• I still have the same issue.  I have looke at the ULS logs, event logs, recreated the Searh Service App, verified accounts have FULL Read access to the Web Applications.  I dont' know where to go from here.
    Walid Gharwal
    Friday, October 22, 2010 4:16 PM
  • Just to test - even after giving FULL CONTROL access to the default content access account - I get the same error and crawl fails.
    Walid Gharwal
    Friday, October 22, 2010 8:00 PM
  • Perhaps the problem is that the crawl accounting is not associated with the content databases?  I understand that from within SharePoint you gave the crawl account full read to the web application.  However, if you check SQL Server does your crawl account have proper access to the content datbase(s)?  Use SQL Server Management Studio to which databases the crawl account has access too.
    Dennis Bottjer | Follow Me: @dbottjer | Blog: Dennis Bottjer.com
    Sunday, October 24, 2010 4:23 AM
  • I recently came across a very similar problem. In my case users had a proxy configuration  (.pac) file which forced most traffic to go through the proxy (authenticated). I was getting http status 200  in the iis logs from the crawler but the search would fail everytime with access denied. After trying several differnent combinations of Alternate access mappings and host file entries i still wasnt having any success. In the end i used Netmon to capture the traffic from the crawler and found that it was indeed trying to use a proxy (it seemed to be using the pac file) my workaround was to specify a proxy in the search service application and then specify the content source adresses in the bypass list in an attempt to force search to connect directly. It took a bit of tweaking but eventually i could see search connecting directly to the server rather then through the proxy (using netmon).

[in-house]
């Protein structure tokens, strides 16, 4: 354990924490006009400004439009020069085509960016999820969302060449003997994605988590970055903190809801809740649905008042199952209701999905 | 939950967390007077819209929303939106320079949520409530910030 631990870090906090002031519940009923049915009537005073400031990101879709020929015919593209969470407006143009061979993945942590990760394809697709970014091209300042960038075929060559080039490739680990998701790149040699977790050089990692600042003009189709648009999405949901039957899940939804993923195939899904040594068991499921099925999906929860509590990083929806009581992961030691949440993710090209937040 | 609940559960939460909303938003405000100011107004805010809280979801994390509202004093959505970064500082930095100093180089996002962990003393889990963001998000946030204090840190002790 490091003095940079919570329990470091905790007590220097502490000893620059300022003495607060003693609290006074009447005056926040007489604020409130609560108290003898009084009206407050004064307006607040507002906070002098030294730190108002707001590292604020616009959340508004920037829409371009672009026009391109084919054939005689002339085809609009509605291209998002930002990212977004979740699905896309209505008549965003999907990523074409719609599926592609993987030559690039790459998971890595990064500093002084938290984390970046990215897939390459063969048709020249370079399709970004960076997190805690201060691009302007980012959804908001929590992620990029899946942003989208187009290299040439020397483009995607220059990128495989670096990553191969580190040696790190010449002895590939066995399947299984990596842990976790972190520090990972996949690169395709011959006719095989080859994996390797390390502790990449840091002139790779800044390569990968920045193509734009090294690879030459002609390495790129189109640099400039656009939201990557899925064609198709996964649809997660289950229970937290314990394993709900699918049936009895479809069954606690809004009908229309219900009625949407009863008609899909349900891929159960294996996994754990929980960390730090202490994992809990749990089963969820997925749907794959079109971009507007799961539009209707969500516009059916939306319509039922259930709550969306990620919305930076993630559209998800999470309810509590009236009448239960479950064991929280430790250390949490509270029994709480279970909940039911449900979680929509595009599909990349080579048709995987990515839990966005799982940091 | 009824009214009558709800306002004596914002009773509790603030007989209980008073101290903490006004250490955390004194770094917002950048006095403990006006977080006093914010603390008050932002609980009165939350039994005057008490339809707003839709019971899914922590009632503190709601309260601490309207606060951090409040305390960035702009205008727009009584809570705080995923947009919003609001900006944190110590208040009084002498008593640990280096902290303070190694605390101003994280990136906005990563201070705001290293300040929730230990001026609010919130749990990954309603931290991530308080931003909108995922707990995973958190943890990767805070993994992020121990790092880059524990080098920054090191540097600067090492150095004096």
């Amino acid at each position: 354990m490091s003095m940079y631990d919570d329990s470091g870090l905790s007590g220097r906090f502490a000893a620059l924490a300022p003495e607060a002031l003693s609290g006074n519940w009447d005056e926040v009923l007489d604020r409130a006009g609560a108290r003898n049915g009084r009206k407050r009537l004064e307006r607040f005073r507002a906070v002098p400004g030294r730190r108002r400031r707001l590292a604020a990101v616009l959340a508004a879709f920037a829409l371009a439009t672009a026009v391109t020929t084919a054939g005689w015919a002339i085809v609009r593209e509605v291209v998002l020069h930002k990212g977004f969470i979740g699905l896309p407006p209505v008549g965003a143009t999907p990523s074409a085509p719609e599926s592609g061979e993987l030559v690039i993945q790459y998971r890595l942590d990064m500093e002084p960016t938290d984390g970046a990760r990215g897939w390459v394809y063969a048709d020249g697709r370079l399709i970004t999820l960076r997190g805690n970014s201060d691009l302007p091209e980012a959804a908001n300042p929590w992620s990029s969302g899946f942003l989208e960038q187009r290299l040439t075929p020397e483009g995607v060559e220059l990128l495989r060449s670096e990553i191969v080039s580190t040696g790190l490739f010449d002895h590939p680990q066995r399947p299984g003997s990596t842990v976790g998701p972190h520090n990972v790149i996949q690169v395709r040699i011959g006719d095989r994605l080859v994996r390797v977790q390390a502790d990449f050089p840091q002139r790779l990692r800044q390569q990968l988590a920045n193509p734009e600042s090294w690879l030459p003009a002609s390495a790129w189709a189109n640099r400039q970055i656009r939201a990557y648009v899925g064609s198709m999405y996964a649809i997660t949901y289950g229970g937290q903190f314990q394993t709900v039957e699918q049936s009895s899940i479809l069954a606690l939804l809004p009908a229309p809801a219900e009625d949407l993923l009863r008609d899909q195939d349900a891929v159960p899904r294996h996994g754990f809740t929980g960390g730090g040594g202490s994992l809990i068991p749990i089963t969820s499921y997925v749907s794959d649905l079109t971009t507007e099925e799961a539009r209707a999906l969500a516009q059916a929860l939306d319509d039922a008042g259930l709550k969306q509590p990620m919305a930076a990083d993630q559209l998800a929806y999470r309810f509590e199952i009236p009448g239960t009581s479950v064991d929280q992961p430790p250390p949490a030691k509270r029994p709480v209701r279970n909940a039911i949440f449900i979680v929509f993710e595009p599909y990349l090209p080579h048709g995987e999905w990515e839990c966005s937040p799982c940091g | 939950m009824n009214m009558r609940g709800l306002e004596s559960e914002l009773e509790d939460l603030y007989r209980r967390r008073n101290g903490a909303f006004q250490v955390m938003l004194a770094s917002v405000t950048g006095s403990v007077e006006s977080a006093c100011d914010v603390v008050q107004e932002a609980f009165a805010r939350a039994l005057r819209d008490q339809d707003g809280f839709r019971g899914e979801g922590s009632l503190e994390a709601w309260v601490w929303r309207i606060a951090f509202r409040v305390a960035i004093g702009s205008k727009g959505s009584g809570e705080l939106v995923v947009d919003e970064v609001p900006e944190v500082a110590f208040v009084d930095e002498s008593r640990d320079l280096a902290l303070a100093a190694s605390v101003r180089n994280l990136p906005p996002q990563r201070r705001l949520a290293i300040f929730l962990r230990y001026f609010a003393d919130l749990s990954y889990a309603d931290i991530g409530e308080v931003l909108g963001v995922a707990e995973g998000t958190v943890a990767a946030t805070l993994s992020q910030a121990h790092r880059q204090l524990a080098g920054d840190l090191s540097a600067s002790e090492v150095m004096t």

Hope this helps

    Tim

    Wednesday, October 27, 2010 12:25 AM
  • This was actually a very good try as we do use .pac files.  However, the site is a loca intranet site and it wasn't going through the proxy.
    Walid Gharwal
    Tuesday, November 2, 2010 4:10 PM
  • How did u fix your issues ... and please tell me you didnt recreate the web app from scratch :D
    Thursday, November 4, 2010 4:58 AM
  • A further update to my earlier post.